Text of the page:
New York Gov. Andrew Cuomo last week reversed a controversial order that effectively forced nursing homes to admit COVID-19-carrying residents.
Gov. Gretchen Whitmer this week took a different approach, extending a similar order in Michigan despite widespread condemnation of such policies from trade associations and medical professionals.
Michigan’s order, like New York’s, is long and legalistic. The protocols for admitting nursing home residents vary based on an array of factors. The most important part, however, can be found in section I, point two of the order (emphasis mine).
“A long-term care facility must not prohibit admission or readmission of a resident based on COVID-19 testing requirements or results in a manner that is inconsistent with relevant guidance issued by the Department of Health and Human Services (“DHHS”),” the order reads.
In short, the law prevents nursing homes from screening for COVID-19. For weeks, trade association leaders and medical professionals warned these policies would expose the most vulnerable members of society to COVID-19.
“Nursing homes are working so hard to keep the virus out, and now we’re going to be introducing new COVID-positive patients?” David Grabowski, a professor of health policy at Harvard Medical School, told NBC in April regarding policies that forbid elder care homes to screen for COVID-19.
The results of these policies have been deadly. On a per capita basis, New York has the worst COVID fatality rate in America: 1,478 per one million. Michigan is not far behind (8th worst), with 507 deaths per one million. It’s unclear just how deadly these policies have been because both states have been less than straightforward in their reporting. (New York changed the way it was tallying nursing homes deaths near the end of April, while Michigan’s Department of Health and Human Services “hasn’t been able to offer concrete numbers”.)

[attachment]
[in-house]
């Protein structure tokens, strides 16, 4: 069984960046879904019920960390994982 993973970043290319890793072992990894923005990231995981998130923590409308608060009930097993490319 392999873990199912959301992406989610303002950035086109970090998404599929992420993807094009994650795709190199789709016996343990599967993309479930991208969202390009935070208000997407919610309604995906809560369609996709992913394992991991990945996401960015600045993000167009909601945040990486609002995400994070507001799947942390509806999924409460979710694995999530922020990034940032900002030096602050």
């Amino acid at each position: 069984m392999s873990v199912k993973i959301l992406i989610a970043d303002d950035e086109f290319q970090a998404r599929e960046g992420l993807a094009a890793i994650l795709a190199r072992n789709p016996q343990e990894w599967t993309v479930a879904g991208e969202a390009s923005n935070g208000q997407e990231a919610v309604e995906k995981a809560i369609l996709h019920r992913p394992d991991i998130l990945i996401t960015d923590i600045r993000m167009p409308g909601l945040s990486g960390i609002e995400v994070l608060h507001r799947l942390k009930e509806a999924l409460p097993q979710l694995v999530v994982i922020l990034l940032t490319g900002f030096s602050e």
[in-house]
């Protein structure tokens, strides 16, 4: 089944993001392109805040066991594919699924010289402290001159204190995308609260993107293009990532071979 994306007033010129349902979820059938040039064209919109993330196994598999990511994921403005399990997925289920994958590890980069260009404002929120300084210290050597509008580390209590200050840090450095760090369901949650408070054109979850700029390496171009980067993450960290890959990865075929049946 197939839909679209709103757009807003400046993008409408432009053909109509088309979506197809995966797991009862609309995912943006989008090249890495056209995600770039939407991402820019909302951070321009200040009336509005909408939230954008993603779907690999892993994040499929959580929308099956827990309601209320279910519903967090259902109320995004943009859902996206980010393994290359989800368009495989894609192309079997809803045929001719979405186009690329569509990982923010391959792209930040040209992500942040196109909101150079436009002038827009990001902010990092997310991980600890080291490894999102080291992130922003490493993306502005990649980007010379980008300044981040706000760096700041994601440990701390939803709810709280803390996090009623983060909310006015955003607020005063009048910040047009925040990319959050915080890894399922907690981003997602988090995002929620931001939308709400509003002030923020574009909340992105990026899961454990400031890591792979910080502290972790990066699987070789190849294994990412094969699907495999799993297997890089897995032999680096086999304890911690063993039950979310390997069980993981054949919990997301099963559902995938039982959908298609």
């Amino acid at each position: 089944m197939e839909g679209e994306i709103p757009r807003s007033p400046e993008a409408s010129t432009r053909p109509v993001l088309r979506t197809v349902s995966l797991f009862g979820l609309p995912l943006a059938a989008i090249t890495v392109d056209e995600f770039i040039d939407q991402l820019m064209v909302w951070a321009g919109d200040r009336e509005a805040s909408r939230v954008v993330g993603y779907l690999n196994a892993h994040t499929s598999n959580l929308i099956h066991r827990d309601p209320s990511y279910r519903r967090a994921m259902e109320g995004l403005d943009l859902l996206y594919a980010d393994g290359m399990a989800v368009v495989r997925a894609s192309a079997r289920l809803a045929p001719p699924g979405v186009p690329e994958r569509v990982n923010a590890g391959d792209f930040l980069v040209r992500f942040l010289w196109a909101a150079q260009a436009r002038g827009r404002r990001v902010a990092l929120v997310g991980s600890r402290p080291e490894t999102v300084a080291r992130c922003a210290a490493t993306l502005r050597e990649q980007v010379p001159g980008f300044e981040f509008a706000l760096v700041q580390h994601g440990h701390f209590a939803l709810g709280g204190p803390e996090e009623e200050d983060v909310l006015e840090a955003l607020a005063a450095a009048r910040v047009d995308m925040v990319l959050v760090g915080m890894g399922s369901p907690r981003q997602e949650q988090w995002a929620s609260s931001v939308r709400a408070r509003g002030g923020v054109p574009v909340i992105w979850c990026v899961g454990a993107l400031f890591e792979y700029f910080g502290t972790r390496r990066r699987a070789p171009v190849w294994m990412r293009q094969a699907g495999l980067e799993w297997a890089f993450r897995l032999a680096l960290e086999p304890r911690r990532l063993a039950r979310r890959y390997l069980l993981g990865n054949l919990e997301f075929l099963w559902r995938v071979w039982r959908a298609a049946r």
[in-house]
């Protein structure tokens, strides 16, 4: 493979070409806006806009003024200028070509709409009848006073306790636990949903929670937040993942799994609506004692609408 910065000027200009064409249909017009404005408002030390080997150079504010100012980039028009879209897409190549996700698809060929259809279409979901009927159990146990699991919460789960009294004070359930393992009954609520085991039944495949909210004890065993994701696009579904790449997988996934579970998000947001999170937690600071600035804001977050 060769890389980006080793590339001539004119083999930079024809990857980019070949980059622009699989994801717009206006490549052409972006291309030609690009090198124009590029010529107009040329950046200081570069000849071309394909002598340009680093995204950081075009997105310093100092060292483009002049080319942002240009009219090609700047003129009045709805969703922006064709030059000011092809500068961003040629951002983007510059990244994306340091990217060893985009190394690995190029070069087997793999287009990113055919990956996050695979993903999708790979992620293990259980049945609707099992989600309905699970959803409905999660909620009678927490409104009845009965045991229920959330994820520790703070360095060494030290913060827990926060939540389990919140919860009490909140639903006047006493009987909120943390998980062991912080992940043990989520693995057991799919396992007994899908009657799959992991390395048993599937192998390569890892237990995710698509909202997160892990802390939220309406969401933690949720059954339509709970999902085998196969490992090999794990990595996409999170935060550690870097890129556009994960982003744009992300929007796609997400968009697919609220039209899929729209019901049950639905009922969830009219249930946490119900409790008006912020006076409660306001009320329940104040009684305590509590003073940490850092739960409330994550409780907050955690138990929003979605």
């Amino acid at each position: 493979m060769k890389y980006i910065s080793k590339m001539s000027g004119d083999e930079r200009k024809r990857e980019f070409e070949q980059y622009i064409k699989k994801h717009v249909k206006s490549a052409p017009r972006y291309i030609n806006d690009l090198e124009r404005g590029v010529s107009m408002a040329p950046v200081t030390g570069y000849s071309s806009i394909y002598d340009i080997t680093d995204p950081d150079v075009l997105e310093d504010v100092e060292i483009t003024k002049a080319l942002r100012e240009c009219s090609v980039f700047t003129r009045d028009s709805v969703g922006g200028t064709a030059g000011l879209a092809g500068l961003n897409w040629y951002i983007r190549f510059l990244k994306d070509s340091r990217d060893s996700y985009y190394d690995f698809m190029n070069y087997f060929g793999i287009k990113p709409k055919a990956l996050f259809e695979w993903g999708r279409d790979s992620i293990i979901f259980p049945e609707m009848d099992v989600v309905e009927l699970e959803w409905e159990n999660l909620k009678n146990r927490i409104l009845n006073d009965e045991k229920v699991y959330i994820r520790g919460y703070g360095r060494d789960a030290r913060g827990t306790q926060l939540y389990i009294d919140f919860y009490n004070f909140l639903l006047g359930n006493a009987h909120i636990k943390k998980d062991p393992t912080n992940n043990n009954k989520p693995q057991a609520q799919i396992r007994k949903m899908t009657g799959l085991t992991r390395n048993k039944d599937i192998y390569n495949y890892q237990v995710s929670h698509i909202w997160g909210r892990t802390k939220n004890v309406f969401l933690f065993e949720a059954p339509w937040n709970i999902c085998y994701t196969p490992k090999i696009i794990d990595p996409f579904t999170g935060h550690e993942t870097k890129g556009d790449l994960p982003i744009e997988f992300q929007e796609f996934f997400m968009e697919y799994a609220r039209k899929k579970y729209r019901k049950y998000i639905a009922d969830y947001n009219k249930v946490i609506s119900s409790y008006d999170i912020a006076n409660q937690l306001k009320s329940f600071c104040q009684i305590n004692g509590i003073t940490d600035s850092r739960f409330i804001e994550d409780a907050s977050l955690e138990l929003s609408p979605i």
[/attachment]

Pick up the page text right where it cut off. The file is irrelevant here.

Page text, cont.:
What is clear, is that prohibiting nursing homes from screening for COVID is an extremely reckless and senseless policy. The one thing we know about this virus above all else, is that it is acutely deadly for the elderly and people with compromised immune systems.
Cuomo, to his credit, abandoned the policy once it became a political lightning rod. Whitmer has received less heat for her nursing home policy (though plenty for other policies), but that may be changing.
Whitmer this week was taken to task by local media for extending her nursing home order.
“Elderly people have needlessly been exposed to the virus and died as a result of this order,” read an editorial in The Detroit News.
The editorial reported that one local lawmaker, who could not get answers as to how many COVID-19 deaths had occurred in nursing homes, sent a letter on Monday to the district’s US Attorney and Michigan Attorney General requesting separate probes of Whitmer’s order.
“Such investigations are certainly merited,” The Detroit News wrote.
While exposing bad—and in this case, deadly—policies is important, it’s an incredibly inefficient way to govern systems. It is extremely difficult to monitor and expose the inefficiencies and social and economic costs of bureaucratic control.
A better solution is for humans to learn and understand the fatal conceit, famously described by Nobel Laureate economist F.A. Hayek, that drives central planners to curtail liberty in their quest to redesign the world.
That idea, as I wrote previously, lies at the heart of these reckless policies.
“…officials responsible for these policies are guilty of Hayek’s fatal conceit. In their hubris, they presumed to know enough to centrally plan a complex society’s response to a complex pandemic, and to know more than individuals with local knowledge, industry expertise, and skin in the game, like the elder care experts and businesspeople who tried to warn policymakers about the disastrous effects the policy would have.”